I think Orwell simply understood human nature and warned us of the natural consequences of what happens when man allows only his dark side of his nature to rule his mind, heart and soul.



  14. Anonymous9/9/13

    tyrannover: You expressed the truth simply.


  15. Obama's job is simply to destroy America for the Muslims. That the Liberals bought that agenda and will be slaughtered in their millions after the take over...it doesn't matter to them. They will never admit they are wrong about anything, ever. They will either die or convert. Most will convert, deny any faith or allegiance they had, and watch your families be destroyed without blinking an eye. I haven't seen any statements from guys like George Clooney or Sean Pean on the evils of bombing Syria. War is suddenly good when Democrats start it, which they do with almost all wars involving Americans. No one even had enough balls to prosecute Jane Fonda for being a traitor all those years ago...and now Nam vets like McCain and Kerry side with Obama to fulfill his will. They can't understand why the average Joe doesn't jump on the bandwagon. Feinstein says we don't understand because basically we are peasants who couldn't understand the big picture even if they showed it to us; which is why they don't show us. They don't have to because we are not supposed to have the brain function to disagree. We're supposed to have shotguns, not rifles. Biden says so. And who knows better? He's the VP and we're peasants. I disagree that Obama is being forced to bomb anyone because the culture demands it. He wants to bomb and help destroy America, but he doesn't want the backlash he didn't expect from the American people. He's afraid it may cost him something personally. And guys like him can't afford that. He stills fears us peasants, and doesn't understand anything about us.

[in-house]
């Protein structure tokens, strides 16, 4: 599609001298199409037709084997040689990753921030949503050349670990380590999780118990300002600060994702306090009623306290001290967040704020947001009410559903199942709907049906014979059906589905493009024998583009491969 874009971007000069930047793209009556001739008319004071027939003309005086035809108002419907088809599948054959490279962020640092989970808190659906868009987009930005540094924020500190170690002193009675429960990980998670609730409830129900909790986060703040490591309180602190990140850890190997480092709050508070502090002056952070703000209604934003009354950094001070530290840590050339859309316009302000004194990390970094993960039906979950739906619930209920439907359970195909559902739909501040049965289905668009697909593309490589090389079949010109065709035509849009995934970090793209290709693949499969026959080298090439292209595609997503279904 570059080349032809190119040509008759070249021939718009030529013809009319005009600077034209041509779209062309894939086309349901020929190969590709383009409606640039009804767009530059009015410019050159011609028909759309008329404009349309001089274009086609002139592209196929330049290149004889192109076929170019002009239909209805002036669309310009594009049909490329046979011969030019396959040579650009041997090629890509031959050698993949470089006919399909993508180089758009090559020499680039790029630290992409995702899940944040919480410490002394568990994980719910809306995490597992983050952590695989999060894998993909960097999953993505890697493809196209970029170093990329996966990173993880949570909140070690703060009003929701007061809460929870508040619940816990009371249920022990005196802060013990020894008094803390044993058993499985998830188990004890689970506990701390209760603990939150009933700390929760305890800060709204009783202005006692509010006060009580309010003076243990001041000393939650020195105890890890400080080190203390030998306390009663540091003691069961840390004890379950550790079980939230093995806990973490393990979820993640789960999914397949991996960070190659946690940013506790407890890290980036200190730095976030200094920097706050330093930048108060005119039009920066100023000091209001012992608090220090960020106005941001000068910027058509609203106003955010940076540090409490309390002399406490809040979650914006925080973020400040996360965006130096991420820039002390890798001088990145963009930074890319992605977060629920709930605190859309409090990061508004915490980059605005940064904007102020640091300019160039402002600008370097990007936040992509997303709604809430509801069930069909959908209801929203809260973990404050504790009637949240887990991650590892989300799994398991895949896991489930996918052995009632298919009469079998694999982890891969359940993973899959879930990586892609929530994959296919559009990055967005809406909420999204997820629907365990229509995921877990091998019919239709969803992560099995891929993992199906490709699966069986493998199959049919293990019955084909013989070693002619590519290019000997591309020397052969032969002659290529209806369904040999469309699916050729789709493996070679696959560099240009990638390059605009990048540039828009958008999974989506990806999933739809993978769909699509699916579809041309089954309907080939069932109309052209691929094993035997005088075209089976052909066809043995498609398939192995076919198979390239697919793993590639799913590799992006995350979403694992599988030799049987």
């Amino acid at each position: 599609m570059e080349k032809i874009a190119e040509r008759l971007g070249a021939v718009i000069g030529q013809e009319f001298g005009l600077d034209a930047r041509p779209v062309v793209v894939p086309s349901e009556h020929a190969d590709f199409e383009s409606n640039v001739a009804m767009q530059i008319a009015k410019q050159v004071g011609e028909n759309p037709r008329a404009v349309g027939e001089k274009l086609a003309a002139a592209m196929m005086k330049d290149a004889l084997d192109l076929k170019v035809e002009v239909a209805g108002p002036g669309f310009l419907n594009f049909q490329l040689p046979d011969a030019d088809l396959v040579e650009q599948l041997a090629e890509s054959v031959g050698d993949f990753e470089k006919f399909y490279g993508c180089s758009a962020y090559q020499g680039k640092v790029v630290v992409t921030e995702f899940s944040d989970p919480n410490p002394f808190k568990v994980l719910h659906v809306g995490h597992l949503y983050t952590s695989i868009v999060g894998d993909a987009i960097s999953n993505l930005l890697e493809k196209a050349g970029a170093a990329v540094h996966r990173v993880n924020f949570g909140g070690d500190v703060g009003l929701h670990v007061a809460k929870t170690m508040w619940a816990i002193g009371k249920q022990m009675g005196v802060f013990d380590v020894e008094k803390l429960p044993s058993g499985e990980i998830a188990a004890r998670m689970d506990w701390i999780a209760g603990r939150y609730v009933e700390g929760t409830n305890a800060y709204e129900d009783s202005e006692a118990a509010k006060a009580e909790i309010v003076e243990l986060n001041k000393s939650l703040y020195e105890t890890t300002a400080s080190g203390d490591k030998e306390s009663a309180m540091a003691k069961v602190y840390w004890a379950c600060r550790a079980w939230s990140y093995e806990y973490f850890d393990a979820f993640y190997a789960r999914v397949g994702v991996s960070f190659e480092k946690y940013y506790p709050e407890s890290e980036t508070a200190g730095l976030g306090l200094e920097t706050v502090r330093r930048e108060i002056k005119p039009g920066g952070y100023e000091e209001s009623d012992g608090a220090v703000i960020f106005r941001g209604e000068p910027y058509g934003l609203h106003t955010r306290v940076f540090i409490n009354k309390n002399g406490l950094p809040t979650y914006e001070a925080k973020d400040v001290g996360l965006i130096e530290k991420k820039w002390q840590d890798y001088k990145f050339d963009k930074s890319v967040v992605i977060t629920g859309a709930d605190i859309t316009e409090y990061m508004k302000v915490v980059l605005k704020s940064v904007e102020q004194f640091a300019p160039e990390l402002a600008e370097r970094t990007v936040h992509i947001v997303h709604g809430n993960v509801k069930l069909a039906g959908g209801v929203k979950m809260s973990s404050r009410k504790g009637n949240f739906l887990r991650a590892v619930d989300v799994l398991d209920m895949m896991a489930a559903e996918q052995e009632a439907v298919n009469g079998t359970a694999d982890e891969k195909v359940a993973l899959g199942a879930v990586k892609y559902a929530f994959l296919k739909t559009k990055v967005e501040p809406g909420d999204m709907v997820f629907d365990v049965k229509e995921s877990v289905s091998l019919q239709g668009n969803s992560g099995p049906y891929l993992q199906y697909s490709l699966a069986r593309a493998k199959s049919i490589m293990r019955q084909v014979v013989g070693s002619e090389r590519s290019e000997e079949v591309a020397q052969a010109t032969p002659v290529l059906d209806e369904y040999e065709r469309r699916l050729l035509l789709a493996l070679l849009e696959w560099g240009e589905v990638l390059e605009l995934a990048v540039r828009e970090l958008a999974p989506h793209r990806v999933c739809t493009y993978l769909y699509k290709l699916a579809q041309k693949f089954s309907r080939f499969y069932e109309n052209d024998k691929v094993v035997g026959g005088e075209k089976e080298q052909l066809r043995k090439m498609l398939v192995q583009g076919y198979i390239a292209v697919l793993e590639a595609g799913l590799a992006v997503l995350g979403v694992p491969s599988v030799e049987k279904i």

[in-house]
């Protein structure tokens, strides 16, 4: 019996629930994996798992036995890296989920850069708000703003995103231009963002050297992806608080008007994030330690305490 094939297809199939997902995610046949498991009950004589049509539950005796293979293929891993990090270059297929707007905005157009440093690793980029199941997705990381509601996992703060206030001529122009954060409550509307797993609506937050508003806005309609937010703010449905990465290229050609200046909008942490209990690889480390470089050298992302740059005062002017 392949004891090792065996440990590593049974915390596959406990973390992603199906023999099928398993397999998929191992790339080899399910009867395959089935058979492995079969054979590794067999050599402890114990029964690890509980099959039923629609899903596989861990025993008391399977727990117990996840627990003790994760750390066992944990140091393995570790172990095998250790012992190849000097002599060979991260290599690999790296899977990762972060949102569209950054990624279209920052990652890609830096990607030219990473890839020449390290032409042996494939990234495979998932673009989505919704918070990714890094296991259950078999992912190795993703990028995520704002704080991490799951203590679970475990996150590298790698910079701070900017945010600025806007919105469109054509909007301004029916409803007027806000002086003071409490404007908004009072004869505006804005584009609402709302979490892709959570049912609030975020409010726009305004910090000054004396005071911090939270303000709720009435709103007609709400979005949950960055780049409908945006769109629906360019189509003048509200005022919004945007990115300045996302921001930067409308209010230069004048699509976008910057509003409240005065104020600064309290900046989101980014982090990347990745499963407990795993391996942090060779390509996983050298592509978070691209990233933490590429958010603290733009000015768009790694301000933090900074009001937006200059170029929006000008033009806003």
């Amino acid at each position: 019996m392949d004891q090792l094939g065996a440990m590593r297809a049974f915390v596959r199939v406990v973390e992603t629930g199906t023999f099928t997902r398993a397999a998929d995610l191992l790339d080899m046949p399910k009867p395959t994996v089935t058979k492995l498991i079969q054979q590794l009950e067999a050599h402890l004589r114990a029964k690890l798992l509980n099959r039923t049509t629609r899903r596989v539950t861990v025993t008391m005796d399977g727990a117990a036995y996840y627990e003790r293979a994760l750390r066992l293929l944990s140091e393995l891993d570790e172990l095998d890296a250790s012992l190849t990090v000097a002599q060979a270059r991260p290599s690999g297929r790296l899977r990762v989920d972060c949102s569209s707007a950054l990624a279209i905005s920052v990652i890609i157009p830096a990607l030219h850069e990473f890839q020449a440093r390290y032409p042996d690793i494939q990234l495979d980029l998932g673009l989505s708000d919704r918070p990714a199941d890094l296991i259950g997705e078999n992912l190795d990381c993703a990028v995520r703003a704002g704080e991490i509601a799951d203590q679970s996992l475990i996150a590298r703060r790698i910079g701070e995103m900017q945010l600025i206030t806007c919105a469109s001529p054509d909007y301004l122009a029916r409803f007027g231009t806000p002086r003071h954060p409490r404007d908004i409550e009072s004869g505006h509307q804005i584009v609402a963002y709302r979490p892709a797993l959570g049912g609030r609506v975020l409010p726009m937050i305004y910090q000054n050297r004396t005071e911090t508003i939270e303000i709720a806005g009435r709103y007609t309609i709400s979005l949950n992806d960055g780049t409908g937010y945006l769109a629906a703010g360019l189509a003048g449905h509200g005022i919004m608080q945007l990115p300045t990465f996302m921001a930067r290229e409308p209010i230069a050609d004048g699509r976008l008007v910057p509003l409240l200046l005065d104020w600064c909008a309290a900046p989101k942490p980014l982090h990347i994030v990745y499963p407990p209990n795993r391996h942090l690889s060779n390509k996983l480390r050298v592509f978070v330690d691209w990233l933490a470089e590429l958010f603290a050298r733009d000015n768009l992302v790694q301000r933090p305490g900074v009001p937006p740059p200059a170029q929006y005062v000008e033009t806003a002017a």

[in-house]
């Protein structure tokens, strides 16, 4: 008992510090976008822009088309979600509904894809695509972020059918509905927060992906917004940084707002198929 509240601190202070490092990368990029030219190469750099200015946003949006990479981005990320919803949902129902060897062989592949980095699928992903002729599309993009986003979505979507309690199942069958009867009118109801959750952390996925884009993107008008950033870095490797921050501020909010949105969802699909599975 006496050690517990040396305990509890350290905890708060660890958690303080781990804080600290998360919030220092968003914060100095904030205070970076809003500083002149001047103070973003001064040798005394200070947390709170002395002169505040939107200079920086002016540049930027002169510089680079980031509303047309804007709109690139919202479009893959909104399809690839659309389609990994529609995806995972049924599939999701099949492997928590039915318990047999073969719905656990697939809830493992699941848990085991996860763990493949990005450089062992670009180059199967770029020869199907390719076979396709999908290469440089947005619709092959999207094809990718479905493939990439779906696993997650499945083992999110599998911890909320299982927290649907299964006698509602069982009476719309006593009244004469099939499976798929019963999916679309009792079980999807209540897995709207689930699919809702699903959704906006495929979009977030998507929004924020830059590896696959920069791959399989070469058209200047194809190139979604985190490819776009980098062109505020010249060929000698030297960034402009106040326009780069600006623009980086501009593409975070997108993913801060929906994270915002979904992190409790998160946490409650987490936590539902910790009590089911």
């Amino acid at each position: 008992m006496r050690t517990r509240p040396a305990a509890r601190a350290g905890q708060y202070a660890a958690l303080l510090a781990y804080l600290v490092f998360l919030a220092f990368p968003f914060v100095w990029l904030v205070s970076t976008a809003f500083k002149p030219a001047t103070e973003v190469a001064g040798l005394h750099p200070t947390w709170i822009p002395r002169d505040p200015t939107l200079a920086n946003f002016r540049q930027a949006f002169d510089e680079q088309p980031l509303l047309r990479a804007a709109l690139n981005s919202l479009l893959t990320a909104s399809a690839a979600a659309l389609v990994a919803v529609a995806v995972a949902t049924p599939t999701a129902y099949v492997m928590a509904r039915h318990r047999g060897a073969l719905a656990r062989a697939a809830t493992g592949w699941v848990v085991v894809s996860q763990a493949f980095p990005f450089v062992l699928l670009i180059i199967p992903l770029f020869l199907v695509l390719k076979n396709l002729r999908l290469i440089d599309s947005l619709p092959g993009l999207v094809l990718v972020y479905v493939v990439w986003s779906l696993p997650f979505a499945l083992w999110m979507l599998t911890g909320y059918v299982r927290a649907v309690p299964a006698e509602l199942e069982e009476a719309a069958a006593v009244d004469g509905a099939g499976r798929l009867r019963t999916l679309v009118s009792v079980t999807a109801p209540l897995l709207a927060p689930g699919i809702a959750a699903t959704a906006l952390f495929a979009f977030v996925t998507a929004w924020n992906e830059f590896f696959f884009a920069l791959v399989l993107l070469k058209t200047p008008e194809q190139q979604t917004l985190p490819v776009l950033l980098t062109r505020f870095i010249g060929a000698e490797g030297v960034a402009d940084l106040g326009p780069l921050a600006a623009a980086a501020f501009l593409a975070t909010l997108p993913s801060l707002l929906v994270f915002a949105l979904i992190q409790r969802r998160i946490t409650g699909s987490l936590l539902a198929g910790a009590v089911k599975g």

16. Very well done. Our power -- like Orwell's elephant gun -- becomes our weakness.

  17. Anonymous9/9/13

    The beauty of it all is this. Just as the crowd stands behind the imperialist the people stand behind the president. We do not have to have the power of the US abused.

    There is no credibility problem with the American people. The American serviceman has shown he can outfight anyone. The American people are some of the most charitable on Earth. Most importantly we are all entrusted in ensuring that Gov't by and for the people shall not perish from the Earth.

    To publicly stand against a bad President like Obama is not to weaken America. Vietnam, the Iran hostage crisis, Pearl Harbor and 9/11 did not destroy America. Not trying to let Obama bomb his way out of his own credibility problem will not weaken America.

    It also works the other way. The Berlin Wall fell but the world did not noticeably improve. We are still beset. As long as the American people signal the world that we will not sit down for terror and we will not be led by a narcissist's leash the world will know we are a strong people or face the fates that have happened to those who underestimated us.

  18. Anonymous9/9/13

    US national security leadership wants to take down Assad because too much of their advice comes from the Muslim Brotherhood...and yes, the Saudis

  19. Anonymous9/9/13